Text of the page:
Four times Martha MacCallum asked Seema Verma last night whether she’s confident hospitals will have the capacity they need to meet a surge of COVID-19 patients, and four times Verma ducked her. For good reason: “It’s estimated that we have about 45,000 intensive care unit beds in the United States. In a moderate outbreak, about 200,000 Americans would need one,” per the Times.

So, no. The answer’s no. As for ventilators, one recent study estimated that the U.S. has 160,000 of those. Hopefully that’ll be enough, since other less aggressive forms of breathing support like nebulizers can’t be used on coronavirus patients. The risk that they’ll release particles into the air is too high.

The news is not all bad today, but … this is pretty bad, if not unexpected. Watch two minutes, then read on.

Some good news: More testing is coming online. More good news: Trump is set to declare a national emergency, which will free up money for states. Even more good news: The White House is working with retail and pharmaceutical companies to build a web portal that would direct people locally to drive-through facilities for coronavirus testing. Testing that way avoids the risk of further infection by sparing patients from having to sit in a waiting room somewhere before the test.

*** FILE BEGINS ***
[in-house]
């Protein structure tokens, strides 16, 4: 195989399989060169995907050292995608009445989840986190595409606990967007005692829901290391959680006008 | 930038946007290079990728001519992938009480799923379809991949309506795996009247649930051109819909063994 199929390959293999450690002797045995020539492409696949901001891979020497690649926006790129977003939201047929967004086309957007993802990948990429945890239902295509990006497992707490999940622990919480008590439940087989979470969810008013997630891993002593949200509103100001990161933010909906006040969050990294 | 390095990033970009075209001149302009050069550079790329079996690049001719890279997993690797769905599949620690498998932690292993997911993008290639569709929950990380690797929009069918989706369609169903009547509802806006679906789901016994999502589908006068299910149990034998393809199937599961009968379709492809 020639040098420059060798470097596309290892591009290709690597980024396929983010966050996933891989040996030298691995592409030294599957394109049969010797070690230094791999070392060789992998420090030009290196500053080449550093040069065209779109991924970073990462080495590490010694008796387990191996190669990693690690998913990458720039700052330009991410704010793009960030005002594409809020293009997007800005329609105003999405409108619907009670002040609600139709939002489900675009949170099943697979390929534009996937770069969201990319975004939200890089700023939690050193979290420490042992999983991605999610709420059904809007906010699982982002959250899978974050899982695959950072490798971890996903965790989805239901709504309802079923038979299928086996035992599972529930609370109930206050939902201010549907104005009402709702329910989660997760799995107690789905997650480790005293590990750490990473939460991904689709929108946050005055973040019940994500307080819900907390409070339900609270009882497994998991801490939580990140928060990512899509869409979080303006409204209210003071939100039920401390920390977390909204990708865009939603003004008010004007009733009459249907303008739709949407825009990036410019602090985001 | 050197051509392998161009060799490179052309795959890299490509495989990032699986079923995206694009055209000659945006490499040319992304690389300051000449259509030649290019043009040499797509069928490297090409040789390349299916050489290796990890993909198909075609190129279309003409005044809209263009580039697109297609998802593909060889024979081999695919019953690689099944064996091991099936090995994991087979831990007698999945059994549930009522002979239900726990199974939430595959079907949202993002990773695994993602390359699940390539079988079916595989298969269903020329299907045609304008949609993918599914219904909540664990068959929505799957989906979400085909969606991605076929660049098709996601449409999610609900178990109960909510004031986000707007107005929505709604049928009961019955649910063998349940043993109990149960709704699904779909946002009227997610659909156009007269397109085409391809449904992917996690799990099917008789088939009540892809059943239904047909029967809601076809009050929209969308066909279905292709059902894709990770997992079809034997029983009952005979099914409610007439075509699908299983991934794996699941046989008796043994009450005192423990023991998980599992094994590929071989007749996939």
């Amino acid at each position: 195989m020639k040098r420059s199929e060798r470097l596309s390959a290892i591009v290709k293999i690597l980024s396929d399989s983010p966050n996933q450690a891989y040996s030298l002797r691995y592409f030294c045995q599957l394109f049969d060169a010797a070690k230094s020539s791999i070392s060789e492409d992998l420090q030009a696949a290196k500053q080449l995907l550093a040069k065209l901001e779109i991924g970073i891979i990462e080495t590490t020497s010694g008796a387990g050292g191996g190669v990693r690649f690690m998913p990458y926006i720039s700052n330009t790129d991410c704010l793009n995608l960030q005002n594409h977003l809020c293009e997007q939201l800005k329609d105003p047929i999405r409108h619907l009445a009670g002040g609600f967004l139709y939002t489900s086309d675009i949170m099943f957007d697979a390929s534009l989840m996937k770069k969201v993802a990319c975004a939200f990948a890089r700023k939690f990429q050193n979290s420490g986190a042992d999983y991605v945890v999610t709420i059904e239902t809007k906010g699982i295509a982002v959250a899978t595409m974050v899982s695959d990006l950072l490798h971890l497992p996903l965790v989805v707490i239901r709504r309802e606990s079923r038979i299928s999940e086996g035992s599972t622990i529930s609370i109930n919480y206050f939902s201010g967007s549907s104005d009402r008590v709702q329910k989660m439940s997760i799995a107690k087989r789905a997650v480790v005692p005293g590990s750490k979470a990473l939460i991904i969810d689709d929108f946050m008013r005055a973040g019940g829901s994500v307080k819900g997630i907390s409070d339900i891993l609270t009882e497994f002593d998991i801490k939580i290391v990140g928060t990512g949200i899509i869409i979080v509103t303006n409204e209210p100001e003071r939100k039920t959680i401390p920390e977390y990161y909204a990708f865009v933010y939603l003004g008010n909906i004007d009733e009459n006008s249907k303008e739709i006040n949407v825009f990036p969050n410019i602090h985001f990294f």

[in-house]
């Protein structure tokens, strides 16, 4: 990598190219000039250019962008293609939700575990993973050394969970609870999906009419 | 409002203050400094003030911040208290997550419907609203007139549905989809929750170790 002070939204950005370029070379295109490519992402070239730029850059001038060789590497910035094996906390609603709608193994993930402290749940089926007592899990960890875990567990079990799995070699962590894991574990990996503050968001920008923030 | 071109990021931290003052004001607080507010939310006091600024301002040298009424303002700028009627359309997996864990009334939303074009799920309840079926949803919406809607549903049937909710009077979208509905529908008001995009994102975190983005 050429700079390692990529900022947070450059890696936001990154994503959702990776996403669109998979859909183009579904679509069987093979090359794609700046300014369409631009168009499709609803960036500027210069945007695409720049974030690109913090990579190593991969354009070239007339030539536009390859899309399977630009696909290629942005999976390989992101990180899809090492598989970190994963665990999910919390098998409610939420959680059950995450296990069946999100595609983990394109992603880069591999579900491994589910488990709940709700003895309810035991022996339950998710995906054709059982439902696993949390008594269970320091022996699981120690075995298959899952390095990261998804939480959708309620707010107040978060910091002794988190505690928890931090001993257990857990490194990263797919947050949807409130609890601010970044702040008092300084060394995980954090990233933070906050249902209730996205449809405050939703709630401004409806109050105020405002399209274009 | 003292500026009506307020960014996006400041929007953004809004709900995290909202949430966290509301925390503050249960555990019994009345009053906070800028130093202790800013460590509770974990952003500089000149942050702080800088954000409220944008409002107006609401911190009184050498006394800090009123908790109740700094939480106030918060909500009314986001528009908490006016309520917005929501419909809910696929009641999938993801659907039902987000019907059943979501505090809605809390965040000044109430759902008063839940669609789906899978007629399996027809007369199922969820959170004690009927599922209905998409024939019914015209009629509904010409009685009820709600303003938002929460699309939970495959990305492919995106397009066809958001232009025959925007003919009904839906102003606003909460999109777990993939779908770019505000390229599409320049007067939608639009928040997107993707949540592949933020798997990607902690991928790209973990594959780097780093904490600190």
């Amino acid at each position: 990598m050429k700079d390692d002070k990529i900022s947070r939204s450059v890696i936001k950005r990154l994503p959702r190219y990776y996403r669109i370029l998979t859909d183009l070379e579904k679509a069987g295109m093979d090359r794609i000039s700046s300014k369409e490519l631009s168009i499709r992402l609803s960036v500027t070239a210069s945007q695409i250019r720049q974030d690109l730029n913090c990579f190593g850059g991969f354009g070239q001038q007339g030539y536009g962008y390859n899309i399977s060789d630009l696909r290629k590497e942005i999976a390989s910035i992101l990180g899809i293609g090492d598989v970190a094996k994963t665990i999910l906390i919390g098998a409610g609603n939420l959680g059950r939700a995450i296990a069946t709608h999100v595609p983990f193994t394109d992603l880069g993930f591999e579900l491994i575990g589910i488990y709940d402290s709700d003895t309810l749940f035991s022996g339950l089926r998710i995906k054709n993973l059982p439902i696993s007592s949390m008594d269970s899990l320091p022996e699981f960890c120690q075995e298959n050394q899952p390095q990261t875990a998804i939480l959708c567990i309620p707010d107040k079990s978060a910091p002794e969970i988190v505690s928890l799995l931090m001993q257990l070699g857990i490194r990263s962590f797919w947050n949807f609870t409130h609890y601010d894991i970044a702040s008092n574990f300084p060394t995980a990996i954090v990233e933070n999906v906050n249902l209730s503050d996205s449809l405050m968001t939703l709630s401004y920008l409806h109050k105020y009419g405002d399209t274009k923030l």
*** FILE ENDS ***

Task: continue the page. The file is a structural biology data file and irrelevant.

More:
All of that would have been great news two weeks ago and fabulous news a month ago. We are where we are.

Testing remains the key problem, of course.

Many who fear they have the virus have faced one roadblock after another as they try to get tested, according to interviews with dozens of people across the country.

Some have been rejected because they had no symptoms, even though they had been in proximity to someone who tested positive. Others were told no because they had not traveled to a hot spot abroad, even though they had fevers and hacking coughs and lived in cities with growing outbreaks. Still others were told a bitter truth: There simply were not enough tests to go around.

“The system is not really geared to what we need right now, what you are asking for. That is a failing,” said Dr. Anthony S. Fauci, who leads the National Institute of Allergy and Infectious Diseases, in testimony before the House Committee on Oversight and Reform on Thursday. “It is a failing. I mean, let’s admit it.”

The most comprehensive piece I’ve seen addressing the breakdown in testing is this one today at the Atlantic, which blames a combination of red tape, lack of virus samples, an equipment shortage, and poor leadership for the deficit — about as full-spectrum a failure by the feds as one could conceivably fear at a moment when the country is facing a dire threat. (Here’s an example of red tape, if you’re curious.) The failures extend beyond testing too. Trump deserves credit for banning travel from Europe, which will slightly limit the number of new vectors for the disease’s spread here in the U.S., but it’s hard to square his insistence on strong borders to try to keep out the virus with the cursory screening of people entering the United States for many weeks now:

Maggie McDow, 46, said she had swollen glands when she landed at Dulles International Airport outside Washington, one of 11 airports where travelers who have recently been in China or Iran are being funneled. Ms. McDow had flown from London, but before that, she had stopped in South Korea, a coronavirus hot spot.

Ms. McDow said she heard plenty of instructions from airport officials for those feeling ill in airports abroad. But when she reached the United States, she said, “There was none of that.” A customs officer stamped her passport, and she was on her way…